Patricia RICHTER opened the session and explained it would start off with a brief introduction to child labour and its relevance to MFIs. To illustrate the subject further, the speakers would discuss two examples: one from the Opportunity Bank Uganda and one from the RICHES project of the Grameen Foundation in El Salvador and the Philippines. Richter added that, at the end of the session, the audience would be able to ask questions and participate in an interactive exercise looking at practical tools developed by the RICHES project to better equip policy makers and service providers to address child labour.
To introduce the subject and make it relatable to the audience, Richter made use of the poll function in the EMW app, referring to 4 pre-formulated questions relating to child labour and to the role of MFIs in reducing child labour and improving working conditions. Results showed that 60% of the audience has experienced a conversation about child labour in their workplace. In addition, 60% of the audience believed that the main role for MFIs lies in raising awareness among clients and households.
Richter then introduced the main international conventions pertaining to child labour: the UN Convention on the Rights of the Child, which is the fundamental convention on the civil, political, economic, social, health and cultural rights of children; and two ILO conventions: 1) ILO Convention No. 182 on the Worst Forms of Child Labour and; 2) ILO Convention No. 138 on the Minimum Age for Admission to Employment. She highlighted that, according to these conventions and acknowledging that children are defined as human beings below the age of 18, some children are indeed allowed to work, but only specific types of work and under conditions which are admissible to certain age groups. For example, light work might be allowed starting as early as 13 in some countries, while hazardous work, including soldiers in armed forces or night shifts in factories, is strictly excluded.
In drawing the relationship between child labour and microfinance, Richter underlined that MFIs can address child labour among clients, be it through non-financial or financial services. She emphasised that, as a very first step, MFIs need to understand what root causes are at play. She detailed that these causes can be found in: 1) Demand, such as the need for specific manual labour using small hands; 2) Social norms, such as the transfer of a profession between generations; 3) Costs and quality of education, which leads parents to involve their children in income-generating activities; 4) Vulnerability / exposure to shocks, such as replacing a sick parent and 5) Income poverty. Richter stressed that the root causes are inter-linked, and need to be addressed as a system in order to effectively prevent or reduce child labour. The ILO has collected numerous experiences from working with MFIs worldwide and tested innovative interventions to address child labour, for example through its Microfinance for Decent Work action research.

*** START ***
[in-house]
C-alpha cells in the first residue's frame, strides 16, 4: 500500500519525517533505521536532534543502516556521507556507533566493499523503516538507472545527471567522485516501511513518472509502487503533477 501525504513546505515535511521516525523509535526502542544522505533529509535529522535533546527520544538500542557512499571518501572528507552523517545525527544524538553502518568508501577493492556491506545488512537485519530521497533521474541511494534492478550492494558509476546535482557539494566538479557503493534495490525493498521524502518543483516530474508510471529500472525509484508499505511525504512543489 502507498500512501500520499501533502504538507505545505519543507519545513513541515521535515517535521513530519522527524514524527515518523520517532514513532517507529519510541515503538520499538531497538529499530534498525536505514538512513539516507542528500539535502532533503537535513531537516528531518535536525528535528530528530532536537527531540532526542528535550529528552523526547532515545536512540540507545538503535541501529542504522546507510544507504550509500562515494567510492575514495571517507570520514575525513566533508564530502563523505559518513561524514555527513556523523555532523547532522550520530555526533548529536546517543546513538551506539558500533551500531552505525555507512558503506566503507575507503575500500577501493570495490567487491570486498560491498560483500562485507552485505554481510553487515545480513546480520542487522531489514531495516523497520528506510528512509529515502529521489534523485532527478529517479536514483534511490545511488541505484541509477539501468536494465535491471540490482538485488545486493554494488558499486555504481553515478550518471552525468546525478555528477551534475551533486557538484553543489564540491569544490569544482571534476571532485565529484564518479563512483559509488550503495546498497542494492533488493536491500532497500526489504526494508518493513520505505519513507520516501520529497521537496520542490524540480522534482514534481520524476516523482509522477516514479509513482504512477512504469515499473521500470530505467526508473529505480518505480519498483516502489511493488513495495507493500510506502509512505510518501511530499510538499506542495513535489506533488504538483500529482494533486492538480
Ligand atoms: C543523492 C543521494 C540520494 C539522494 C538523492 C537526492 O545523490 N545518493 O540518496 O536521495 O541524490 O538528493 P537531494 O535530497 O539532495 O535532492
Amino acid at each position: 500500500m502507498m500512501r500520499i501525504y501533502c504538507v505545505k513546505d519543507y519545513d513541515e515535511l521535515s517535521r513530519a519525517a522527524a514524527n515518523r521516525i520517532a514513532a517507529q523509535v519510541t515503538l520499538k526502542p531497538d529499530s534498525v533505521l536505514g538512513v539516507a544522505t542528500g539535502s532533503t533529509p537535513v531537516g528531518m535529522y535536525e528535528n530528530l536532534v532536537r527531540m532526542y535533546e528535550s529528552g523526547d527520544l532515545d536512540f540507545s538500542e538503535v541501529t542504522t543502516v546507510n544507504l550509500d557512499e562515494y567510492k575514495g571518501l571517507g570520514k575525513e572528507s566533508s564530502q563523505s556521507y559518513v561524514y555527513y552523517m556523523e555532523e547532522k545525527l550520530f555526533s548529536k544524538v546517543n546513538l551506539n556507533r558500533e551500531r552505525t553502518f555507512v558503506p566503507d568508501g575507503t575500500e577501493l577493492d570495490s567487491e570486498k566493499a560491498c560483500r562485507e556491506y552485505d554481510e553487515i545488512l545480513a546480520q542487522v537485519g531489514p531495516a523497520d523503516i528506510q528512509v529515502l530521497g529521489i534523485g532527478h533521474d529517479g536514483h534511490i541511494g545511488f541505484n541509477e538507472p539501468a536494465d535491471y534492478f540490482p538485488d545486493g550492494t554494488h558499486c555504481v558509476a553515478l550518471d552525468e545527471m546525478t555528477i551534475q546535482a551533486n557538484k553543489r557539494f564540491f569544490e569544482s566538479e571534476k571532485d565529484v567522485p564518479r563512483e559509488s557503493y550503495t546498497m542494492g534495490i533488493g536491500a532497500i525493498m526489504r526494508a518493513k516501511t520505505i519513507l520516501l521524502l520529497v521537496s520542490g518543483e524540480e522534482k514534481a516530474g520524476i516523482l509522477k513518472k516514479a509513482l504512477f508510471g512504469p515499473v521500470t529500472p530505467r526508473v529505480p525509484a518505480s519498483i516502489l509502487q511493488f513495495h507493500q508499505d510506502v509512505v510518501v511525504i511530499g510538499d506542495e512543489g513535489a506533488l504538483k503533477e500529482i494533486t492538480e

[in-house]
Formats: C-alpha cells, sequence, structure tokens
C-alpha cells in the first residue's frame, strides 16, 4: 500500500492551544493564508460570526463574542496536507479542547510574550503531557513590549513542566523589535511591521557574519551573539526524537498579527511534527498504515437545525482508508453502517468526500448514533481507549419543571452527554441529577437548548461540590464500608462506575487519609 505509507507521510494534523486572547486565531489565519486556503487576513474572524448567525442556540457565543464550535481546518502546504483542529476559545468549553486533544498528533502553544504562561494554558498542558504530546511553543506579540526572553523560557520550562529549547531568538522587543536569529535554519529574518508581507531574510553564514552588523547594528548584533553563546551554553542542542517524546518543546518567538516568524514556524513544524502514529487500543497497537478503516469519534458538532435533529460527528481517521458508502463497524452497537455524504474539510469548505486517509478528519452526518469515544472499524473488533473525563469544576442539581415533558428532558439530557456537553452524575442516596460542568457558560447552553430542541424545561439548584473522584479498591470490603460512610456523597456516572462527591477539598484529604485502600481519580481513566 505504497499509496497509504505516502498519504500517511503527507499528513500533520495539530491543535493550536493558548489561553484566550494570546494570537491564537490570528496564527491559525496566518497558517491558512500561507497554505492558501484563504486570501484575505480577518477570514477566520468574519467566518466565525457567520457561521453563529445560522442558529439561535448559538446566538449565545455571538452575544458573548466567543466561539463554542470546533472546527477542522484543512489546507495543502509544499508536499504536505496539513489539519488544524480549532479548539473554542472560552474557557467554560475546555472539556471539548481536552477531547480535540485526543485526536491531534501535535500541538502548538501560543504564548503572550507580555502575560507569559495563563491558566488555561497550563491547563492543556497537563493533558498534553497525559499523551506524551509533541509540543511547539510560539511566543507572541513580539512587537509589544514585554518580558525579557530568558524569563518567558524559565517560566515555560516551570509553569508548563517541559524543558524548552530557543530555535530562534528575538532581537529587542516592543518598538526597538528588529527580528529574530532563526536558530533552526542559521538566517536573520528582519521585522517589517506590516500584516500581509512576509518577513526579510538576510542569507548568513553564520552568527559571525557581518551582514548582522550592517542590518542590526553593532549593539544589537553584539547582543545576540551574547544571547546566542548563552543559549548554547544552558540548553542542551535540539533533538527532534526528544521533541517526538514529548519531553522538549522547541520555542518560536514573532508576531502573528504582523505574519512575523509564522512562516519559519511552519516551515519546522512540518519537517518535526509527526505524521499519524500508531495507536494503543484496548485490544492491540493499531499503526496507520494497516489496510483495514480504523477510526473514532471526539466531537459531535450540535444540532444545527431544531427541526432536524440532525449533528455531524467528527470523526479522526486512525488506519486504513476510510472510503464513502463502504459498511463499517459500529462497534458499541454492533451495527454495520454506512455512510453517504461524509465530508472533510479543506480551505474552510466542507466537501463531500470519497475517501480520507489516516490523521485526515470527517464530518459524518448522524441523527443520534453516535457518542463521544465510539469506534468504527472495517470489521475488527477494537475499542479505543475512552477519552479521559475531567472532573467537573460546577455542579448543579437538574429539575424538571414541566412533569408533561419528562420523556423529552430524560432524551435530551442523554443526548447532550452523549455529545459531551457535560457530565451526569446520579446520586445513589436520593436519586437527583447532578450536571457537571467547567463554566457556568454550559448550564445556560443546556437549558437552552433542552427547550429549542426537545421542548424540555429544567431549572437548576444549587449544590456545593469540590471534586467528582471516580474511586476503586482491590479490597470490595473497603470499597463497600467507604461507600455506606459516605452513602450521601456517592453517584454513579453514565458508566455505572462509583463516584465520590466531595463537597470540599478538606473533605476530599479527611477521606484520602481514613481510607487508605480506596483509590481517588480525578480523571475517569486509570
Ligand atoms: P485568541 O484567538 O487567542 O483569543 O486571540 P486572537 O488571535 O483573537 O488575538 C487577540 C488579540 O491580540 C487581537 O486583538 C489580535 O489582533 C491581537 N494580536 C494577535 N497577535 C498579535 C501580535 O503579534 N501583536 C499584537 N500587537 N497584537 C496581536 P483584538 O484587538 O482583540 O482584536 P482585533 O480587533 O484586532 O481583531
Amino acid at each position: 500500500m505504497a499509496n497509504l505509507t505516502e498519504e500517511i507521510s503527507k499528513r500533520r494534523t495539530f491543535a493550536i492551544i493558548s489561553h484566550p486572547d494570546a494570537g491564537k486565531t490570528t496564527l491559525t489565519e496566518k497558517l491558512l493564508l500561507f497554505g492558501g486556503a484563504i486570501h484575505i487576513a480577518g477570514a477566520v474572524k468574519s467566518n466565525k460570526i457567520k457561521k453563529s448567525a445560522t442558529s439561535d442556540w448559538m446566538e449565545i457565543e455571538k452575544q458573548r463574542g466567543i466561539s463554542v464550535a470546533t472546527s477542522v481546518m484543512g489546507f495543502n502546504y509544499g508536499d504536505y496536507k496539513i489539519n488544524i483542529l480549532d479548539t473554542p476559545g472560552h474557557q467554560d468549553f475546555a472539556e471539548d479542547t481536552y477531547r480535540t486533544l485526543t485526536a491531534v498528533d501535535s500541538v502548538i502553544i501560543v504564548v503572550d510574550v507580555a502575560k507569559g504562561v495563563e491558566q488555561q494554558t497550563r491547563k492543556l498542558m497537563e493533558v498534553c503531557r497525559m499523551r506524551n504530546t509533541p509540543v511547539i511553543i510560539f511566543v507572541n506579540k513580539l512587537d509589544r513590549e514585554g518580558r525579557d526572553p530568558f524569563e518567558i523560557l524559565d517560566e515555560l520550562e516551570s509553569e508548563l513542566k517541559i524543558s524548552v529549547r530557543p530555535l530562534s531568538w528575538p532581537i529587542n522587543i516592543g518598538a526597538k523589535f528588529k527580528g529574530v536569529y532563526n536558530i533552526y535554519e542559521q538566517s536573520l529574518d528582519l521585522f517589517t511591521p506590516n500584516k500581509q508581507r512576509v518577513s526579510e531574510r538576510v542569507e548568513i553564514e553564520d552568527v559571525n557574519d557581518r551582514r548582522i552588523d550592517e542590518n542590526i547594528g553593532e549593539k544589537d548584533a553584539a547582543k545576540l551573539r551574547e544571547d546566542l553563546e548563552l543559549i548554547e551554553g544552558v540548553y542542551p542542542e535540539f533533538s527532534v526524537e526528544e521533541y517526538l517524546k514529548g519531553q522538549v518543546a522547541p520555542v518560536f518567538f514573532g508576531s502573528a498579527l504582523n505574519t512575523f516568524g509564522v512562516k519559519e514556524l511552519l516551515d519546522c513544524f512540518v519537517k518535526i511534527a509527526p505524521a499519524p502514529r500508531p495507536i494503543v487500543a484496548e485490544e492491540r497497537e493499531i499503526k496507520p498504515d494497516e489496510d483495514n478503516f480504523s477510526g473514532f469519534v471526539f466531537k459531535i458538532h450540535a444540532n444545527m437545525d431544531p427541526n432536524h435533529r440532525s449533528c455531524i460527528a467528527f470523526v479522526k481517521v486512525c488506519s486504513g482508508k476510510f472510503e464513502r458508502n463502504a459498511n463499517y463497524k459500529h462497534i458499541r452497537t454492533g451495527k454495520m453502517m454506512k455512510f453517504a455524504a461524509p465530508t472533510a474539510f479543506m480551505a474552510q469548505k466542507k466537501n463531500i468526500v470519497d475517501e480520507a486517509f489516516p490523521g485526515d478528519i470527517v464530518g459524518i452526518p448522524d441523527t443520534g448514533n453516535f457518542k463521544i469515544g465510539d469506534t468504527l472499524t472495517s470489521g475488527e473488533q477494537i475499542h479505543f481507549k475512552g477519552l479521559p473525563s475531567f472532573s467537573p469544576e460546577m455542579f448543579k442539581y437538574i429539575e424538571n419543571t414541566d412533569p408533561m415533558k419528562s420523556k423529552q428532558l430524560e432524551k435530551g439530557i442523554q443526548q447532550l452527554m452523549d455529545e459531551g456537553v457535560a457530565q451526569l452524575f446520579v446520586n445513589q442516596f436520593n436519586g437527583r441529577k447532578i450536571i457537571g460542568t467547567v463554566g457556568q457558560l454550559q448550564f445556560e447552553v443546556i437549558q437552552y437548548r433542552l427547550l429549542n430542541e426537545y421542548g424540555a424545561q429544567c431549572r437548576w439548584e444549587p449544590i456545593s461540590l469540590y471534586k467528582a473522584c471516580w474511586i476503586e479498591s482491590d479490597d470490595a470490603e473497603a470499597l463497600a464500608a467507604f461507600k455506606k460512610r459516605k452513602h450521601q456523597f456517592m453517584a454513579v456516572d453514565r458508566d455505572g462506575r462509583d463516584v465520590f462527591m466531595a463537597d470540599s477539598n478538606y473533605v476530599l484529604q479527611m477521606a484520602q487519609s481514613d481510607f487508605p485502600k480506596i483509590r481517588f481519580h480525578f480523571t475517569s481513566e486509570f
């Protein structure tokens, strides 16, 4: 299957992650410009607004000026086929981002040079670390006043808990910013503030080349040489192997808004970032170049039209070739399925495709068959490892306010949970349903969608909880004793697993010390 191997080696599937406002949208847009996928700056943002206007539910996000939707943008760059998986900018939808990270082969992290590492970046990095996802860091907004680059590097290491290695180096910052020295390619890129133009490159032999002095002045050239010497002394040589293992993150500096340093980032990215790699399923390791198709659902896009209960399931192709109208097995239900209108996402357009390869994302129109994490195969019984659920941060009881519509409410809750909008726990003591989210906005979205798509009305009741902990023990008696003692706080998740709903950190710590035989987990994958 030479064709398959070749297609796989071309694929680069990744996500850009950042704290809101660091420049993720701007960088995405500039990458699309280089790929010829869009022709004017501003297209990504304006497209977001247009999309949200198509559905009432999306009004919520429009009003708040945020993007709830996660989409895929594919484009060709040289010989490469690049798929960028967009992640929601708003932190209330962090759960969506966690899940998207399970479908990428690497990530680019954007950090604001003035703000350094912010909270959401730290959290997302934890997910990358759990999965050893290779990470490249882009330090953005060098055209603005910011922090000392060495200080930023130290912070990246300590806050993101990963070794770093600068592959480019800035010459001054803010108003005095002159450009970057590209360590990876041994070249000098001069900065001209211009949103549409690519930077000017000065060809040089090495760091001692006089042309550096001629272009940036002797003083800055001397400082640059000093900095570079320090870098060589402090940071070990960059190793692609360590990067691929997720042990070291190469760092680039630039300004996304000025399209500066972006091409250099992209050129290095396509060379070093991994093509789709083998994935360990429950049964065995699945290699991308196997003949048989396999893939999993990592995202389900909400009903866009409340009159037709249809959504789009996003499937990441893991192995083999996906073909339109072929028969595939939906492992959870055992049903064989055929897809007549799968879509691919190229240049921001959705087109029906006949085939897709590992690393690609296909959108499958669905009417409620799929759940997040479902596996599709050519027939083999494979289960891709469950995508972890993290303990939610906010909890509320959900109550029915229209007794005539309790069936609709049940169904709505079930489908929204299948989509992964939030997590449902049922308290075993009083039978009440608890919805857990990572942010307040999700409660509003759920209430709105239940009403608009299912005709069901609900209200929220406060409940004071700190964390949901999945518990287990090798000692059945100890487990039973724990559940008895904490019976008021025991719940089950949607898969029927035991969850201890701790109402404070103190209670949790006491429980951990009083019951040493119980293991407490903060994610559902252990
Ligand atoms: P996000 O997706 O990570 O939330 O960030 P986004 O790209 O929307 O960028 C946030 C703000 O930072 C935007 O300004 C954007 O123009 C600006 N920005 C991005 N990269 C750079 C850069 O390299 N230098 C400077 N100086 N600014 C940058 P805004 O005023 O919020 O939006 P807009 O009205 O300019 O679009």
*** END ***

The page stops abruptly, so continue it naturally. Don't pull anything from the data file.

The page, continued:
Alex AHABWE, from Opportunity Bank Uganda Ltd. (OBUL) discussed the involvement of the bank in child protection after a traumatic event, in which the daughter of a client was raped on her way to school. He revealed that OBUL worked through one of its partners in designing modules of child protection, which were provided under a professional development program for school teachers. This program created clusters of educational specialists, whose role was to supervise and monitor them. Ahabwe added that each school was also tasked to have a child protection focal person, who would safeguard the implementation of client protection and act as a counsellor to students. The program also installed a toll-free number for reporting of child abuse.
The involvement of OBUL also addressed financial literacy in schools. Ahabwe described that the bank organises parent sensitisation meetings on financial literacy, educates children on savings as well as life skills and entrepreneurship, and provides scholarships to less-privileged families. He added that these are supported by awareness materials such as wall pictures and newspapers that promote students’ self-esteem and keep them at school.
In a broader context, Ahabwe described that child labour is a huge problem in Uganda, where the biggest challenge lies in children dropping out from schools to work, especially on farms. He added that most Ugandans do not have the cash flow to secure their children’s attendance to school. This is where OBUL saw an opportunity to develop a solidarity-group loan that could help marginalised and underserved groups to acquire loans at low interest rates, thus having an impact on school withdrawal.
Amelia KUKLEWICZ, from the Grameen Foundation, spoke about RICHES project in El Salvador and the Philippines, funded by the US Department of Labour, and aiming to integrate the issues of child labour alleviation and acceptable conditions of work into women’s economic empowerment initiatives. Kuklewicz added that the cross-sectionality of these two subjects is a global issue, but which lacks data to be fully understood. The observations presented during the session were derived from a research conducted in the project’s target countries.